U.S. Route 380 & Decatur County Road 2311, Decatur, TX, United States

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Willow Point Cemetery. The Willow Point Cemetery had its origins in 1882 when Anna M. English died on October 23 and was buried on land owned by Samuel G. Evitts. The next year, on July 13, Evitts died and was buried in the same area. The land changed hands several times before ownership passed to D. H. and M. M. Bishop, who deeded the property to Woodman of the World Camp #1763 in 1905. The deed stated that the older, fenced part of the cemetery would remain a free public burying ground. It is believed that the cemetery contains many unmarked burials. The northwest corner of the plot contains the grave of a Confederate soldier who was discharged from Fort Richardson in Jack County, and whose name has long since been forgotten. Also, interred here are other Civil War veterans as well as veterans of World War I, World War II, and the Korean and Vietnam Wars. Samuel G. Evitts, original owner of the site, was a veteran of the Texas War for Independence as well as the Civil War. The Willow Point Cemetery Association, organized in 1947, is responsible for maintenance and hosts an annual homecoming and cleaning day. #5852

FM 220, Willow Point, TX, United States

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Parramore Post #57, American Legion. Founded in March 1919, the American Legion was established as a World War I veterans' organization. Abilene Post No. 57 was organized on July fourth and chartered in September of that year, one of one hundred such chapters formed in the legion's first six months. Soon after its inception the post was renamed for James Harrison Parramore (1840-1917), one of Abilene's founders and a Civil War veteran who had been a supporter of the local National Guard. The post's first structure was built of natural stone in 1920. The Ladies' Auxiliary was formed in 1922 and chartered in 1925. Legion facilities, expanded in 1937, housed the Ladies' Auxiliary and included what was for many years the only public swimming pool in Abilene. In 1942, World War II veterans were admitted; veterans of the wars in Korea, Vietnam, and the Persian Gulf later became members, as did veterans of other major military conflicts. The legion building was virtually destroyed by fire in 1980, eliminating the post's records. The purpose of the American Legion is "to protect the interests of United States war veterans and their families." The legion has assisted veterans with employment, financial aid, medical care, and government benefits. The members celebrate Memorial Day and Veterans Day with parades and programs. The Parramore post also takes an active role in civic service, working with Abilene's youth and underprivileged citizens. Parramore Post No. 57 continues to uphold the traditions of its founders and remains an integral part of the Abilene community. (1998) #12224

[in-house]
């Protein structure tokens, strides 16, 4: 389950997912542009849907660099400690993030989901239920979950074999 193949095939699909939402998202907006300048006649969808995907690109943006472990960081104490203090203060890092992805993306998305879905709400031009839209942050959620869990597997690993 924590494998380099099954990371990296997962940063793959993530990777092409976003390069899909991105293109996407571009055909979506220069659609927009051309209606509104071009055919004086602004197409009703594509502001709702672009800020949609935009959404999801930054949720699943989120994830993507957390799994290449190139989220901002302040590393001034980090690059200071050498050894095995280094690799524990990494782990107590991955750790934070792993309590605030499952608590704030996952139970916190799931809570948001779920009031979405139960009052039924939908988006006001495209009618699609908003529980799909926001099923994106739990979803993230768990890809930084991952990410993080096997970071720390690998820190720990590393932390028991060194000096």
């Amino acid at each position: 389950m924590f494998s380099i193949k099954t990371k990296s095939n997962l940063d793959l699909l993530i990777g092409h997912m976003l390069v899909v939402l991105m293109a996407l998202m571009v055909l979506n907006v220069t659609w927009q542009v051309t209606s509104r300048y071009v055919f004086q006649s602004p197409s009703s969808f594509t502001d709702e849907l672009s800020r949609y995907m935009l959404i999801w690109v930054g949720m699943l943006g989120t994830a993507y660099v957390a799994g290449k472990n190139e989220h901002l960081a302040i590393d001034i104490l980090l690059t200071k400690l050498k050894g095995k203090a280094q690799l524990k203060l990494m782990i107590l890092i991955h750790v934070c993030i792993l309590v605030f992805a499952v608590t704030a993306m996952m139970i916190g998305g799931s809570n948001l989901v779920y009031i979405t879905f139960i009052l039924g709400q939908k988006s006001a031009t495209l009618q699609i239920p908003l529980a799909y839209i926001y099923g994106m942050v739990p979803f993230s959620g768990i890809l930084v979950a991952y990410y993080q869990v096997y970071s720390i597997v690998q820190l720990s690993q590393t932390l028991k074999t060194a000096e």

302 East South 11th St., Abilene, TX, United States

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George Francis Home Dublin Plantation Built by George Francis, who was in 1st Regiment, Volunteers, and in Co. A, 2nd Regiment, Texas Cavalry, during the 1836 Texas War for Independence. In 1848 he brought his wife, Margaret Ann Rector Francis, and their family to Texas, and in 1849 erected this house on York's Creek. At this point is crossing used by San Antonio-to-Bastrop mail Route of 1870. Recorded Texas Historic Landmark, 1968 [plaque #1] The six Confederate sons of George Francis, going from this house to the Civil War, were: Edward, Color Sergeant, 4th Texas Infantry, killed at Chickamauga; George, a surgeon, who died in service at Galveston; John, in the Charles DeMorse Regiment, Texas Cavalry; Joseph, with Sibley's Brigade, which fought 1862 in New Mexico; Pendleton, in Co. A, 4th Regiment, Texas Cavalry, who died in 1864 Battle of Mansfield; Wesley, in Hood's Texas Brigade, Army of Northern Virginia. (1968) [plaque #2] #2152

?, Prairie Lea, TX, United States